By Jason Ruff
The Meridian Times
A rezoning proposal put before the Meridian Planning Commission is drawing a lot of criticism.
The proposal, submitted by Forsberg Real Estate Company, calls for a rezoning of 41.4 acres just north of Jolly Road from RR (rural residential) to C-2 (commercial). The goal of the intended project is to create an area of mixed-use planning development, which is a combination of high-density commercial and residential buildings in a C-2 zone.
The primary focus of the criticism centers on the proposed rezoning of six acres of land along Kansas Road from RR (rural residential) to C-2 (commercial). The commission’s meeting on March 24 drew a large crowd, many of whom were opposed to the rezoning.
Steve Freemire, a Meridian resident, wanted to see the rezoning along Kansas Road cut from the project.
“It’s not harmonious with the present street,” Freemire said. “We have 12 housing units on Kansas Road and the options that have been laid out, right now the developer wants to put 60 units on Kansas Road.”
According to Freemire, such high-density zoning just would not work with the surrounding area, which is also rural residential.
“It would be like parking canoes in a yacht area… It just doesn’t fit,” said Freemire.
Ann Zimmerman, also a Meridian resident, put it more bluntly.
“I don’t want this urban, huge, dense development plopped in my backyard,” Zimmerman said.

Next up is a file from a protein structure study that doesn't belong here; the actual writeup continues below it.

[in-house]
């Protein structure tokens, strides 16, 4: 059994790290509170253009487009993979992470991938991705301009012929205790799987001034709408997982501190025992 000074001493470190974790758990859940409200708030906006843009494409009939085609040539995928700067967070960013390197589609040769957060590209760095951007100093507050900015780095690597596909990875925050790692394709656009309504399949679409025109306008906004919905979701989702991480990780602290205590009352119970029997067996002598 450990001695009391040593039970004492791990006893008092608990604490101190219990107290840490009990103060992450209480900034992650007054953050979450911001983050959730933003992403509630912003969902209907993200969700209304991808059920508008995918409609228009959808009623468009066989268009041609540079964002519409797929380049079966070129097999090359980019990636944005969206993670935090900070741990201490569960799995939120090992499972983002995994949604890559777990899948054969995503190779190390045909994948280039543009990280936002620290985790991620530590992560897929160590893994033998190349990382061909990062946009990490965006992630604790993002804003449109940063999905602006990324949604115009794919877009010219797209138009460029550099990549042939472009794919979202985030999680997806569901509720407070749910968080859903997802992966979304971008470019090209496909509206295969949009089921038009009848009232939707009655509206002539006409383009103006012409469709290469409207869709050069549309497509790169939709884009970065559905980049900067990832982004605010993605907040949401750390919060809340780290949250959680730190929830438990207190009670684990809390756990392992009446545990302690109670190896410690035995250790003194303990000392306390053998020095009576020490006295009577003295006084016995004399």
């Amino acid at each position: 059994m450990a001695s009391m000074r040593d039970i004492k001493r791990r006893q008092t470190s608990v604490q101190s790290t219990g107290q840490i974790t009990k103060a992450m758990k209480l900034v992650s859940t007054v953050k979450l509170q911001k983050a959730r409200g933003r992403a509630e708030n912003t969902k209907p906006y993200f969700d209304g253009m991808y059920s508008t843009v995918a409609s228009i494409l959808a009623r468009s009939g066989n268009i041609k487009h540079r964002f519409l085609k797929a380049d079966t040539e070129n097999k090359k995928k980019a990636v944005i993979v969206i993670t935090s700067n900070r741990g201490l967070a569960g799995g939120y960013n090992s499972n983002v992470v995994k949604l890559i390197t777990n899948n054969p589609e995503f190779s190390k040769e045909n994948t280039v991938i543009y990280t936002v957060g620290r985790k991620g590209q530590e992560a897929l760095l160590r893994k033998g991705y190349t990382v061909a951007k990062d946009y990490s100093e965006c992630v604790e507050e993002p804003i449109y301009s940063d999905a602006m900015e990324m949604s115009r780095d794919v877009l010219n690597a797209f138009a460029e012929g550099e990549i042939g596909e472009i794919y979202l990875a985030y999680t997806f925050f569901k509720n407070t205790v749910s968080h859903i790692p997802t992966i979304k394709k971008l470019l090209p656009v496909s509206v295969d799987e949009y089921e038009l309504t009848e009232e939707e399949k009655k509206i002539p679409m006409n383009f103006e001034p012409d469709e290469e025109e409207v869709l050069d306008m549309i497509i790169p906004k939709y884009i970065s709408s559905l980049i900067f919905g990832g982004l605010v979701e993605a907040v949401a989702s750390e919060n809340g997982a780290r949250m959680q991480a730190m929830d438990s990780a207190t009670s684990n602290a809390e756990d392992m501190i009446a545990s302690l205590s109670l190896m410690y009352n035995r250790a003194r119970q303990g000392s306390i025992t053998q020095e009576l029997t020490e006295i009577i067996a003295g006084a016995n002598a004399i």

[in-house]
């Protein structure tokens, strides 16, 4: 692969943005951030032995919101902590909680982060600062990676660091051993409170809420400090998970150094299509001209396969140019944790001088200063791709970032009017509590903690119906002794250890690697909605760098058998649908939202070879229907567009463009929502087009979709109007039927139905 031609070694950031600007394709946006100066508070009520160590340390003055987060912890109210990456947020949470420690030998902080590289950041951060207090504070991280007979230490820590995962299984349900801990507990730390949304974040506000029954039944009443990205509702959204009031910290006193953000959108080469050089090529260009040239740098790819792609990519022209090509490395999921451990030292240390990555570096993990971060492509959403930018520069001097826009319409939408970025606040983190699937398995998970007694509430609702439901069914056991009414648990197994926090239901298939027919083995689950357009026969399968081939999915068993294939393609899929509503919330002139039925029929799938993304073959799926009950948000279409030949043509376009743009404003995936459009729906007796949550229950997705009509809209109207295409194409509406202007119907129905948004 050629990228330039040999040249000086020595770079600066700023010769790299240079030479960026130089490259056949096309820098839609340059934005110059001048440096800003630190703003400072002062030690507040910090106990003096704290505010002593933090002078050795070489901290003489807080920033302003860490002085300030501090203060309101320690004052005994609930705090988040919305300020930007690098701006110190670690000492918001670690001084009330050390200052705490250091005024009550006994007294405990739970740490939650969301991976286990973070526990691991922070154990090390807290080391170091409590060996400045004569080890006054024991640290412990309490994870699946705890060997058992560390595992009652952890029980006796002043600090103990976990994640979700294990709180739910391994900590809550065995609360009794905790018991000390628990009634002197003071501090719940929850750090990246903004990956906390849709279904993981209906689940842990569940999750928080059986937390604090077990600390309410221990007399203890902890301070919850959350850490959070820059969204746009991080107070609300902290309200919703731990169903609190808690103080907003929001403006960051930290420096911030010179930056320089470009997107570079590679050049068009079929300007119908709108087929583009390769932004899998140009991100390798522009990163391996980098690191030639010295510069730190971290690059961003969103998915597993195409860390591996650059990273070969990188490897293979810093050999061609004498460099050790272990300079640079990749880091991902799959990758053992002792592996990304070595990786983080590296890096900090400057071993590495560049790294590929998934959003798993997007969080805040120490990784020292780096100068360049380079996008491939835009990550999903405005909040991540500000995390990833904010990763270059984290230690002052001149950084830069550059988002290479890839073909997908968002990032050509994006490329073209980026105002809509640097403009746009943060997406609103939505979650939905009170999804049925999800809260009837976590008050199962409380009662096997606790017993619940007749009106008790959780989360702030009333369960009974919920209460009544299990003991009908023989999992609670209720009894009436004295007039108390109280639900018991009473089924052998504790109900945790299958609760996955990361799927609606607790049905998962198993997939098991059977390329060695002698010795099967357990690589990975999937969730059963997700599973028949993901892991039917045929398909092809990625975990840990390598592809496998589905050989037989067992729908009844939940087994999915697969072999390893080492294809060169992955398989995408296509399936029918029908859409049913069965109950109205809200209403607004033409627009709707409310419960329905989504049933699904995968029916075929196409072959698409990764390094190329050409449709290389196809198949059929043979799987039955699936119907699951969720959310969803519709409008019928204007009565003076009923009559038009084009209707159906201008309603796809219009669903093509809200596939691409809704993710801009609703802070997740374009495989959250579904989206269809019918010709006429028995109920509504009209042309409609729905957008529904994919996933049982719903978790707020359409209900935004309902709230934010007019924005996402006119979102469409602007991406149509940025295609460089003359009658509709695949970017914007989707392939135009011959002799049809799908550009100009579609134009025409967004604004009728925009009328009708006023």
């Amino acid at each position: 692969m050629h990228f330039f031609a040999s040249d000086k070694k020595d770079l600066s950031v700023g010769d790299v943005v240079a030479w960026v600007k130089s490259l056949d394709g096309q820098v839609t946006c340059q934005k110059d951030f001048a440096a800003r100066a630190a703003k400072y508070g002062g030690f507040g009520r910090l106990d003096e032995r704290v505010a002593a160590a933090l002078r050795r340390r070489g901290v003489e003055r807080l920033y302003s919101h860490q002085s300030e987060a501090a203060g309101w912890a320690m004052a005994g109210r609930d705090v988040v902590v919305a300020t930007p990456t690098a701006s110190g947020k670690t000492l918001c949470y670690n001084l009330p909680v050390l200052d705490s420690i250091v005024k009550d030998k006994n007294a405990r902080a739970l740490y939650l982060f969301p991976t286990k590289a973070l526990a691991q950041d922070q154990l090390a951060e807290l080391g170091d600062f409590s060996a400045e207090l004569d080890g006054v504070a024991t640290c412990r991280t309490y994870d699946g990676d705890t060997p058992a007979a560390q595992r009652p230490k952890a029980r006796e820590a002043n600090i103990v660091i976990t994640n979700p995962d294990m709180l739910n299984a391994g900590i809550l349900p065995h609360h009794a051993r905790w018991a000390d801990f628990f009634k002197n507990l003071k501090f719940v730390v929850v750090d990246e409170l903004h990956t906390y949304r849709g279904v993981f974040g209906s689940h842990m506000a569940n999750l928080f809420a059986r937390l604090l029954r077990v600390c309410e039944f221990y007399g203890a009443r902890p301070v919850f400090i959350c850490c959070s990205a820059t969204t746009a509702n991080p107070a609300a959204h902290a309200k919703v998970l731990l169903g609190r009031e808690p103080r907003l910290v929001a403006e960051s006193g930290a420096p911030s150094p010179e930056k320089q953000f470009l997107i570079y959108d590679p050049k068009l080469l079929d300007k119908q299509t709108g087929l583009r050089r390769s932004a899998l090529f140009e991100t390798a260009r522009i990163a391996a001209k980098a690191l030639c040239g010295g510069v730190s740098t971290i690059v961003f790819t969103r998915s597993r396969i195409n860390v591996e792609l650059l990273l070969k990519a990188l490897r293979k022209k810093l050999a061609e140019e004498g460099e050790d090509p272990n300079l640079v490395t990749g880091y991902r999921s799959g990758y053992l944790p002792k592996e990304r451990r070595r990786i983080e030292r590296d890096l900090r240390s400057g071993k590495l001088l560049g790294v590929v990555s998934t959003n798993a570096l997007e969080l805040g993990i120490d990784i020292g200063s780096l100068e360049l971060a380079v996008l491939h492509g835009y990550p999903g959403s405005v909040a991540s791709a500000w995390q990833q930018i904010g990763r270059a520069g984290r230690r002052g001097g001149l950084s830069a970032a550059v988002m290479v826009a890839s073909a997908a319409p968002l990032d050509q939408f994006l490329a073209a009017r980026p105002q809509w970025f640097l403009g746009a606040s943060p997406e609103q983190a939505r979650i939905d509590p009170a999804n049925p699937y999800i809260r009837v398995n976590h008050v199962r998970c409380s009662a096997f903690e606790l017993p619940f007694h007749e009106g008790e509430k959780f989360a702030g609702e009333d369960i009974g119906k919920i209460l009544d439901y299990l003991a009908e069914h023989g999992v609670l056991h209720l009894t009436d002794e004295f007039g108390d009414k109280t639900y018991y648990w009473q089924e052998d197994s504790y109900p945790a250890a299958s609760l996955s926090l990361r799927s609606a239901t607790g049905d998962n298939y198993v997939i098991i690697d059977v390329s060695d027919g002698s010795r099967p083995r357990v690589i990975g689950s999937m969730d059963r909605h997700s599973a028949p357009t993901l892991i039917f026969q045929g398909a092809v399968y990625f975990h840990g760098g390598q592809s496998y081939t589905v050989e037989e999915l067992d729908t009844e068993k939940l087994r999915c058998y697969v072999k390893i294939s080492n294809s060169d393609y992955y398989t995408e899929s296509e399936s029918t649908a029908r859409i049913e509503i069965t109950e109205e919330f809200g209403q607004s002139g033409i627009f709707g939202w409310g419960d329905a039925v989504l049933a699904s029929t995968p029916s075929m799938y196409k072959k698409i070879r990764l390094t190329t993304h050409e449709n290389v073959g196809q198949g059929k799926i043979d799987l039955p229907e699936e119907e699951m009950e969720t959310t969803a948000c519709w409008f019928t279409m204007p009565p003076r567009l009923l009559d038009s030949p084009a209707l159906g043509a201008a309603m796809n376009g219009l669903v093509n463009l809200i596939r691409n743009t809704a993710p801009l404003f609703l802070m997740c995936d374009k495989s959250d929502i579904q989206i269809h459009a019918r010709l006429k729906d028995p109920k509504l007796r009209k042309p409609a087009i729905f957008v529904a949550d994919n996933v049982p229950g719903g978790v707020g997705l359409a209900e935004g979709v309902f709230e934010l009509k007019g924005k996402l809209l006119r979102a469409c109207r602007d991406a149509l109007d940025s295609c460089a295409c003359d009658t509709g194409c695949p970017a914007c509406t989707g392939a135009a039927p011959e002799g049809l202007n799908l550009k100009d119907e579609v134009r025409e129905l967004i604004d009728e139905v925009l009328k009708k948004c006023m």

Brent Forsberg, president of T.A. Forsberg Inc., the company spearheading the proposal, said that the high density is needed to offset the cost of the project’s many amenities.
“The reason why we have requested the density is because what we’d offer the township was a large trail system that connected to the current cross-country pathway system,” Forsberg said. “In order to do that, and then do the rain gardens and some of the other major park systems that we’re looking at dedicating back to the township, to pay for them we need higher density to offset some of the costs.”
Forsberg would be hesitant, however, to cut out the development of land boarding Kansas Road from the proposal to reach a compromise with critics. He explained that to do so would sever one of the major connections to the existing trail system. The idea of the trails, Forsberg said, is to provide a connection from residential areas to commercial districts.
The commission is still deadlocked on the rezoning. While many on the commission are concerned with the high-density development of the six acres, they cannot agree on a resolution.
“We haven’t come to a consensus,” said John Scott-Craig, chair of the planning commission.
Further complicating matters is the fact the commission does not have the power to negotiate with a developer. A proposal must be either accepted or rejected as presented.
“We have some issues about exactly what the possible ways of moving forward are and that’s what the staff is going to be researching for us,” said Scott-Craig.
The commission hopes to have a decision by its next meeting on April 13.